About 11,000 athletes and tens of thousands of officials and media are flying in for the Games, which open on Friday in the face of widespread public concern over a possible surge in infections
The chief of the Tokyo Olympics tried to reassure "worried" athletes on Saturday as the Games Village was hit by its first coronavirus case, six days before the pandemic-delayed event opens.
As thousands of competitors pour into Japan for the Games, which will largely take place without spectators, the positive test for an unnamed person in the Village heightened worries over biosecurity.
About 11,000 athletes and tens of thousands of officials and media are flying in for the Games, which open on Friday in the face of widespread public concern over a possible surge in infections.
The capital remains under a coronavirus state of emergency and has in recent days recorded its highest case numbers since January.
No details were given about the positive test in the Village, one of 15 Games-related cases revealed on Saturday -- the highest figure this month. Japanese media said the infected person came from abroad.
"That was the very first case in the Village that was reported during the screening test," Masa Takaya, spokesman for the Tokyo organising committee, told a press conference.
"Right now this person is confined to a hotel," Takaya said.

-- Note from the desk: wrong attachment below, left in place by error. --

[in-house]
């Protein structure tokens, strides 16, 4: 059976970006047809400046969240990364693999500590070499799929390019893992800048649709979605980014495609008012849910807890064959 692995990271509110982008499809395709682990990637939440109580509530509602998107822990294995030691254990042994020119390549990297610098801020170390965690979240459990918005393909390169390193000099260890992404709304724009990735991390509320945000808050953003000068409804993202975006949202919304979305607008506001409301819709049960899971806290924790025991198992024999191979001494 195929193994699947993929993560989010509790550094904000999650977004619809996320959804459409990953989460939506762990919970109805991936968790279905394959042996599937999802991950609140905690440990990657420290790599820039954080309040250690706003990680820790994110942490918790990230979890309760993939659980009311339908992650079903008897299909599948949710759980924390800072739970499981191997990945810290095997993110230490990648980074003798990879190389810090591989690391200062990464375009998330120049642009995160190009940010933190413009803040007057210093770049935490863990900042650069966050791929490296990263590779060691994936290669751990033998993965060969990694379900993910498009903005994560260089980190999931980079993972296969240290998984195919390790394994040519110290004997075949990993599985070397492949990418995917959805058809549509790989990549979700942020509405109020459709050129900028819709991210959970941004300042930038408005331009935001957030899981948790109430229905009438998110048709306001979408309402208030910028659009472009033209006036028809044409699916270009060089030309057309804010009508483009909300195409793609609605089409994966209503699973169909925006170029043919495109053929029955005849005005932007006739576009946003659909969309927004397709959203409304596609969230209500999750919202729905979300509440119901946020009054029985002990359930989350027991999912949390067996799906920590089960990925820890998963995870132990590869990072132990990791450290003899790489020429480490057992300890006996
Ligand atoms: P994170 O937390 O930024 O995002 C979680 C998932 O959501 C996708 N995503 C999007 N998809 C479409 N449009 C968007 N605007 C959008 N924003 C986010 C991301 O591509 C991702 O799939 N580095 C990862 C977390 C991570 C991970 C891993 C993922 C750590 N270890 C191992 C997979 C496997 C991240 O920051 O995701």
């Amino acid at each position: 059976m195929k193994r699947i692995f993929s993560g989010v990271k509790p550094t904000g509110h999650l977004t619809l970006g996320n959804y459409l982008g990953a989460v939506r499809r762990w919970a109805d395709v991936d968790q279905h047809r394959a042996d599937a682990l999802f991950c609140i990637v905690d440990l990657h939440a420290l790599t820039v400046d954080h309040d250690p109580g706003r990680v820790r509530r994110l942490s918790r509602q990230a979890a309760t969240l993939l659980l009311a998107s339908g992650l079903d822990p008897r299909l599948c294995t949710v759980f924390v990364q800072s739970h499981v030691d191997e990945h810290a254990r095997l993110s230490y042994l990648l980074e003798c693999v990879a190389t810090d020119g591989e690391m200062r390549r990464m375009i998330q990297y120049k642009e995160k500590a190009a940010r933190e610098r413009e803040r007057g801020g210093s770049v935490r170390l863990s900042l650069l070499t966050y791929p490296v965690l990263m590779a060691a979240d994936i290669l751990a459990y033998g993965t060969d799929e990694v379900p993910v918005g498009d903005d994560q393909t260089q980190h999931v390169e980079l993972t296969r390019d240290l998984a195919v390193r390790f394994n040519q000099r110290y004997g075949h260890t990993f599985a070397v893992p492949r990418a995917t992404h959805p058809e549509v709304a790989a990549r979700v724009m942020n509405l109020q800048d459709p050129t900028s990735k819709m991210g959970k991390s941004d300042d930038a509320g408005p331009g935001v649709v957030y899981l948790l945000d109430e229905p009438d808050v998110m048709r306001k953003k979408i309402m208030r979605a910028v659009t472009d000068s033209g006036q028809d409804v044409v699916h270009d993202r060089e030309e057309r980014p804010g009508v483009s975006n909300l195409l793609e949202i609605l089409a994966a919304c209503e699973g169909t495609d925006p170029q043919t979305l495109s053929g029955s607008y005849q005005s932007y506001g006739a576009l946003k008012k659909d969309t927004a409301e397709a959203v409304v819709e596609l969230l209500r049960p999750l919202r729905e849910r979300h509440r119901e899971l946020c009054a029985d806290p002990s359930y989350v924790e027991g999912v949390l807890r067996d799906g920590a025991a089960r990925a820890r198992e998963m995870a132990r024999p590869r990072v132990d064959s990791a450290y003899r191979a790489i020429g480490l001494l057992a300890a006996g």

Games chief Seiko Hashimoto said she understood the concerns of athletes, who have to contend with coronavirus fears and a strict schedule of testing as well as the pressure of competing.
"Athletes who are coming to Japan are probably very worried. I understand that," she said. "That is the reason why we need to make full disclosure."
'Important to bring excitement'
The Olympics were postponed for a year in March last year as Covid-19 spread around the world.
Several athletes have expressed concern over conditions at the rearranged Games, which are marked by ubiquitous temperature checks, hand sanitiser and daily testing.
Australian basketball player Liz Cambage withdrew, fearing for her mental health in the "terrifying" biosecure bubble, and British weightlifter Sarah Davies said: "Genuinely, feels like we're in prison."
Organisers pledged full transparency about cases in the Village, and urged people taking part in the Games to stick by the anti-coronavirus rules.
Tokyo 2020 CEO Toshiro Muto said competitors would be tested every day "so if someone tests positive, that person will be isolated immediately whether there are any close contacts or not".
Hashimoto added: "We are doing everything to prevent any Covid outbreaks. If we end up with an outbreak we will make sure we have a plan in place to respond."
The Japanese public has been consistently sceptical about the Games with opinion polls showing high levels of opposition.
About 30 demonstrators chanting "Stop the Olympics" and "Protect lives before Olympics" were blocked by police as they tried to submit protest letters to International Olympic Committee president Thomas Bach as he attended talks at a luxury hotel.
Prime Minister Yoshihide Suga said he hoped the Olympics would bring excitement "even without spectators", despite parts of Japan living under a state of emergency.
"Even without spectators, I think it is important to bring excitement... to people in Japan and the world," he said on Nippon TV.